Teresa Miller, a key advisor in the federal office creating health exchanges, said she and her colleagues are too busy implementing the federal health reform law to worry about how the U.S. Supreme Court might rule on it.
Asked during a panel discussion on health reform in Annapolis, Md., how federal officials might deal with the Supreme Court ruling the law unconstitutional, Miller said, “We are just concentrating on implementing the law.”
The former Oregon insurance commissioner who serves as a senior advisor to Steve Larsen, director of the Center for Consumer Information & Insurance Oversight in the U.S. Department of Health and Human Services, said “tight deadlines” require the focus, pointing out that all states must receive conditional approval for their planned state health exchanges by Jan. 1, 2013, and must be enrolling people Oct. 1, 2013, for January 2014.
“Frankly, we don’t have time to think about anything else,” Miller said at the Maryland Expo, an industry event held in Annapolis by the Maryland Association of Health Underwriters and the Maryland chapter of the National Association of Insurance and Financial Advisors. Larsen, former Maryland insurance commissioner, was supposed to participate in the panel discussion, but Miller spoke in his place.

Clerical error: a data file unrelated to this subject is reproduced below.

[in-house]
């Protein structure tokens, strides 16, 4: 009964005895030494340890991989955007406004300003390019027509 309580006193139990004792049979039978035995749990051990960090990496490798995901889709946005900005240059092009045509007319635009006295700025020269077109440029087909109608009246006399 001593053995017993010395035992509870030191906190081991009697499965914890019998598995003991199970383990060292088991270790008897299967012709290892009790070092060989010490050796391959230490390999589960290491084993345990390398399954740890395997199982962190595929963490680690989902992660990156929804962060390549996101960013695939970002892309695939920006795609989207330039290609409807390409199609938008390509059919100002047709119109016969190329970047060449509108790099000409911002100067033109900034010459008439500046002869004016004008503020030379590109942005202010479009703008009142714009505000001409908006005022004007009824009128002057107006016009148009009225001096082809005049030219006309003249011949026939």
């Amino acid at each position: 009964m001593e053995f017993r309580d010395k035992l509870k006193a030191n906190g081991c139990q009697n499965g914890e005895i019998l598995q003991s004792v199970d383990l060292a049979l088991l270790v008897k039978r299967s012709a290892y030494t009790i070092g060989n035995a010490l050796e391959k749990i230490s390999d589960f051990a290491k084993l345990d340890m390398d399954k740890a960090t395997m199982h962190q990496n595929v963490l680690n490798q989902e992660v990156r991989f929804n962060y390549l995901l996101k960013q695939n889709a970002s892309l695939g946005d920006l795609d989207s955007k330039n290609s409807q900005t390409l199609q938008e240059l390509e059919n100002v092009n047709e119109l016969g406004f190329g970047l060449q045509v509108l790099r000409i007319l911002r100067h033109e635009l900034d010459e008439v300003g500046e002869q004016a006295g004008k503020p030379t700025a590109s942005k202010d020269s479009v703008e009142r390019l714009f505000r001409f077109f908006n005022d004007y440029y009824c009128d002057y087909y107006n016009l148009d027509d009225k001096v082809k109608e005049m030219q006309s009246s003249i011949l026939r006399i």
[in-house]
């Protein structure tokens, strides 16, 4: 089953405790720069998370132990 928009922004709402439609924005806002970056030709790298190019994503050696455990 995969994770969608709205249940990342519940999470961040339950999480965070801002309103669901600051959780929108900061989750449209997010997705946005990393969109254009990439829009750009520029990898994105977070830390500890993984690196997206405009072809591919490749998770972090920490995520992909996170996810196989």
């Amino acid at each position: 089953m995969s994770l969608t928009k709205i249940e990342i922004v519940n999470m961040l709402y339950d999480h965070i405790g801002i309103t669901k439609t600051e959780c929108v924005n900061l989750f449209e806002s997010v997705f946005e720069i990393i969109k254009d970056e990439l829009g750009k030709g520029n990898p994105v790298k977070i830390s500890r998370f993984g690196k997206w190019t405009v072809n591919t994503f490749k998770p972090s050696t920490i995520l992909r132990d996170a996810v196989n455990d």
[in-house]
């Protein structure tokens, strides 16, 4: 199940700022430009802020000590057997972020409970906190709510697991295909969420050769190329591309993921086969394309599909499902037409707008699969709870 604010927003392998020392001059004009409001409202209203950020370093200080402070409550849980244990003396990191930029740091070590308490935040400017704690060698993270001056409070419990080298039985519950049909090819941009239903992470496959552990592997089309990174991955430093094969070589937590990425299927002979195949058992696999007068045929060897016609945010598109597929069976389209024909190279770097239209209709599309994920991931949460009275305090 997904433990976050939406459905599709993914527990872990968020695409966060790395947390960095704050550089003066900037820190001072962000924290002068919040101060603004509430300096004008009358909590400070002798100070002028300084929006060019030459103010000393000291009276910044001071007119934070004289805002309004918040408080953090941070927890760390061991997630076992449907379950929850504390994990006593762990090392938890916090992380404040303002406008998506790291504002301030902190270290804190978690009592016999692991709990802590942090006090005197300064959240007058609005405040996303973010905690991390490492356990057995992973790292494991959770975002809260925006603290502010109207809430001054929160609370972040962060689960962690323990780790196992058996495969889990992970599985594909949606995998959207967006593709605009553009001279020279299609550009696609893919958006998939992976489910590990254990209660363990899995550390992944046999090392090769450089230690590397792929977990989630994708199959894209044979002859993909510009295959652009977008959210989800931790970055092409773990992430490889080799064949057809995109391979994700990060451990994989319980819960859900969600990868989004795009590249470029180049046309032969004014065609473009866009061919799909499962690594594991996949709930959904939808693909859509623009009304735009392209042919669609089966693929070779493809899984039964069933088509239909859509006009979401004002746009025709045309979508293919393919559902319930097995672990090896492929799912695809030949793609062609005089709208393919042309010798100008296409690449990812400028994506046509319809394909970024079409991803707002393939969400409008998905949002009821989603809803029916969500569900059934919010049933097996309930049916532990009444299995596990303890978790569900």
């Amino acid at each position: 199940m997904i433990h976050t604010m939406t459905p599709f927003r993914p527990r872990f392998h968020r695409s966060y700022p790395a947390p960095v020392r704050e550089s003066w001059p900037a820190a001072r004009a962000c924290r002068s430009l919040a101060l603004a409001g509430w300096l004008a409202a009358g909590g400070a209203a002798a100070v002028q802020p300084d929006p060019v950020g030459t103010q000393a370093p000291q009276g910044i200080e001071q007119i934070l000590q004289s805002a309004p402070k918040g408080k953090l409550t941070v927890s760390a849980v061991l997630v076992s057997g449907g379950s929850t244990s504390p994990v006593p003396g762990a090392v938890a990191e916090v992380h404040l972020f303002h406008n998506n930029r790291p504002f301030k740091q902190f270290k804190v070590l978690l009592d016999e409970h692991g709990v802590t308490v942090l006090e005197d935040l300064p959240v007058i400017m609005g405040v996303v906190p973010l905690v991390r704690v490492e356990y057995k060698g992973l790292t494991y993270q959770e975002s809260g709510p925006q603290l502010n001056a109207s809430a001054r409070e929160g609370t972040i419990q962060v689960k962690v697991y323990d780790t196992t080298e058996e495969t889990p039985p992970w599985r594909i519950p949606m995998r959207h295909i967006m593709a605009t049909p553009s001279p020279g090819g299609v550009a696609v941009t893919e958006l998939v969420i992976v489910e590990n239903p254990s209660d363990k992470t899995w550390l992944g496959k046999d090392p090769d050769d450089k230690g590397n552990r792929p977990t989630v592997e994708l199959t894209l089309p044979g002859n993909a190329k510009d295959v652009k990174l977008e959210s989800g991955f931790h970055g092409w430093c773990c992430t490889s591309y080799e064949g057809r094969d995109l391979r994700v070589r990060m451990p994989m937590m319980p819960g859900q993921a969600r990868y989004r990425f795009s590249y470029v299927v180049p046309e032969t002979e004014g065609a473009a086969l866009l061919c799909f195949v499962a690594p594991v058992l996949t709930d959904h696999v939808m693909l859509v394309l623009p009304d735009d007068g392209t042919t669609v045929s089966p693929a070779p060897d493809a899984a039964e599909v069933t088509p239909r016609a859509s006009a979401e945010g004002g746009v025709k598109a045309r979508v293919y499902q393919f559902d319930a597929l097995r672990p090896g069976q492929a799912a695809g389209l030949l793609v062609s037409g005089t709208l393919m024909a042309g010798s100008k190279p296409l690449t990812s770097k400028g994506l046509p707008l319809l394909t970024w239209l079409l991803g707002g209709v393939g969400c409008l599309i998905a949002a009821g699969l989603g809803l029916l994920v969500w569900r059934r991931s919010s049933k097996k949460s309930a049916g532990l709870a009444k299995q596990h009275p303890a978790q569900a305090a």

“We are trying to keep our eye on the ball,”added Miller, who joined the Oregon Department of Consumer and Business Services in July 2008 and served as insurance administrator, the top job, from November 2008 to Nov. 23, 2011.
The office continues to work despite the fact that the Supreme Court could rule in late June or early July that the Patient Protection and Affordable Care Act is unconstitutional, potentially nullifying the work of Miller and other federal officials implementing the law since its passage in March 2010.